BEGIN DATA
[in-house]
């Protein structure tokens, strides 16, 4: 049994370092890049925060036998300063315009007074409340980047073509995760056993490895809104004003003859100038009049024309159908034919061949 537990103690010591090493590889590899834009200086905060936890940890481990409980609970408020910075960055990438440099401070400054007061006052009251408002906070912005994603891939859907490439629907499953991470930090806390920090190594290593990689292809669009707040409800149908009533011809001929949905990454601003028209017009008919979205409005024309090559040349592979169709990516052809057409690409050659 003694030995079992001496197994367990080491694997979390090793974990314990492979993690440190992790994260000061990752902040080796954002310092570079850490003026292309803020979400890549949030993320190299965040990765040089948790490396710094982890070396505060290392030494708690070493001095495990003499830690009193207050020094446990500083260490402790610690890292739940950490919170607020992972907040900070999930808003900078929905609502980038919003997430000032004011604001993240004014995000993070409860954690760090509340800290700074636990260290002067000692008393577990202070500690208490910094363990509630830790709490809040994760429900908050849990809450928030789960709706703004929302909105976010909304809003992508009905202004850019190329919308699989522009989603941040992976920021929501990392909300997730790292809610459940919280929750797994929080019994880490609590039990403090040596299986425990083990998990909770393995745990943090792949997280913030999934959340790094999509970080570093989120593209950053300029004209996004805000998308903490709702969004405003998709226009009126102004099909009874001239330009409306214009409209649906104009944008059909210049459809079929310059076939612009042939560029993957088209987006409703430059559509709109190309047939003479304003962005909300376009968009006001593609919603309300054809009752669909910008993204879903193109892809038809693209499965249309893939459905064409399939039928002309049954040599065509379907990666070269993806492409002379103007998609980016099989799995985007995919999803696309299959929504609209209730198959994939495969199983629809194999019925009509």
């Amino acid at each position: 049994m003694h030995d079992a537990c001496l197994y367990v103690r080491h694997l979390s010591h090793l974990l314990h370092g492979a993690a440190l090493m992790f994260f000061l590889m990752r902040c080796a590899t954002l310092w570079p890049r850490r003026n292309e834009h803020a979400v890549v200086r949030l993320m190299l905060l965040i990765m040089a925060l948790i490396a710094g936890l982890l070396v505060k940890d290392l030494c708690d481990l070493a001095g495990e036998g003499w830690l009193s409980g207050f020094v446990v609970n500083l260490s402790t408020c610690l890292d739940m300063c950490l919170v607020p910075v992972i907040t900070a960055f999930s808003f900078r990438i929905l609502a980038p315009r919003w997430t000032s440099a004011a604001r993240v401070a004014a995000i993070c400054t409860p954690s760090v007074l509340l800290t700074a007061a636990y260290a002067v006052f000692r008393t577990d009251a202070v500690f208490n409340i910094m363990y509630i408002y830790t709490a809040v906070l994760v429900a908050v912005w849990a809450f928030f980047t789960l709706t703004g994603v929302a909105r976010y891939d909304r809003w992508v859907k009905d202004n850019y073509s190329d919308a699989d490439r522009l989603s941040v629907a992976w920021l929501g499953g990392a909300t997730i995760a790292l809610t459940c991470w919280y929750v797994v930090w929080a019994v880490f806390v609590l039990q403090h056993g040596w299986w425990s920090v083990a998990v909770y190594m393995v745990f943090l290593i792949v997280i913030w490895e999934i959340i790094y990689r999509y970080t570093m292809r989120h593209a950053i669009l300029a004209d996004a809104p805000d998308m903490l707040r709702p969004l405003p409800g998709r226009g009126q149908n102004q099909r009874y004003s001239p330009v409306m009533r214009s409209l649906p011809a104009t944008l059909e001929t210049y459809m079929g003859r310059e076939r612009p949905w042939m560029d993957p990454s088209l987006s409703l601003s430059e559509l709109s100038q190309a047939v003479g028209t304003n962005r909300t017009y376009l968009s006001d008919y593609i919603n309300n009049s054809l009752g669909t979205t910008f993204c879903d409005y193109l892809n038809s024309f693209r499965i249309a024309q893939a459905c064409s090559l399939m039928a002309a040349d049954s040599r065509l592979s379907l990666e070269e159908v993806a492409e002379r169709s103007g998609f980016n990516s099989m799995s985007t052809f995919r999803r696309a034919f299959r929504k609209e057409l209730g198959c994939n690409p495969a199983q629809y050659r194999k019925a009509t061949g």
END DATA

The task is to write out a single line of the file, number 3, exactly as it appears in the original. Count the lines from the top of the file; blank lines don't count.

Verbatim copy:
């Amino acid at each position: 049994m003694h030995d079992a537990c001496l197994y367990v103690r080491h694997l979390s010591h090793l974990l314990h370092g492979a993690a440190l090493m992790f994260f000061l590889m990752r902040c080796a590899t954002l310092w570079p890049r850490r003026n292309e834009h803020a979400v890549v200086r949030l993320m190299l905060l965040i990765m040089a925060l948790i490396a710094g936890l982890l070396v505060k940890d290392l030494c708690d481990l070493a001095g495990e036998g003499w830690l009193s409980g207050f020094v446990v609970n500083l260490s402790t408020c610690l890292d739940m300063c950490l919170v607020p910075v992972i907040t900070a960055f999930s808003f900078r990438i929905l609502a980038p315009r919003w997430t000032s440099a004011a604001r993240v401070a004014a995000i993070c400054t409860p954690s760090v007074l509340l800290t700074a007061a636990y260290a002067v006052f000692r008393t577990d009251a202070v500690f208490n409340i910094m363990y509630i408002y830790t709490a809040v906070l994760v429900a908050v912005w849990a809450f928030f980047t789960l709706t703004g994603v929302a909105r976010y891939d909304r809003w992508v859907k009905d202004n850019y073509s190329d919308a699989d490439r522009l989603s941040v629907a992976w920021l929501g499953g990392a909300t997730i995760a790292l809610t459940c991470w919280y929750v797994v930090w929080a019994v880490f806390v609590l039990q403090h056993g040596w299986w425990s920090v083990a998990v909770y190594m393995v745990f943090l290593i792949v997280i913030w490895e999934i959340i790094y990689r999509y970080t570093m292809r989120h593209a950053i669009l300029a004209d996004a809104p805000d998308m903490l707040r709702p969004l405003p409800g998709r226009g009126q149908n102004q099909r009874y004003s001239p330009v409306m009533r214009s409209l649906p011809a104009t944008l059909e001929t210049y459809m079929g003859r310059e076939r612009p949905w042939m560029d993957p990454s088209l987006s409703l601003s430059e559509l709109s100038q190309a047939v003479g028209t304003n962005r909300t017009y376009l968009s006001d008919y593609i919603n309300n009049s054809l009752g669909t979205t910008f993204c879903d409005y193109l892809n038809s024309f693209r499965i249309a024309q893939a459905c064409s090559l399939m039928a002309a040349d049954s040599r065509l592979s379907l990666e070269e159908v993806a492409e002379r169709s103007g998609f980016n990516s099989m799995s985007t052809f995919r999803r696309a034919f299959r929504k609209e057409l209730g198959c994939n690409p495969a199983q629809y050659r194999k019925a009509t061949g």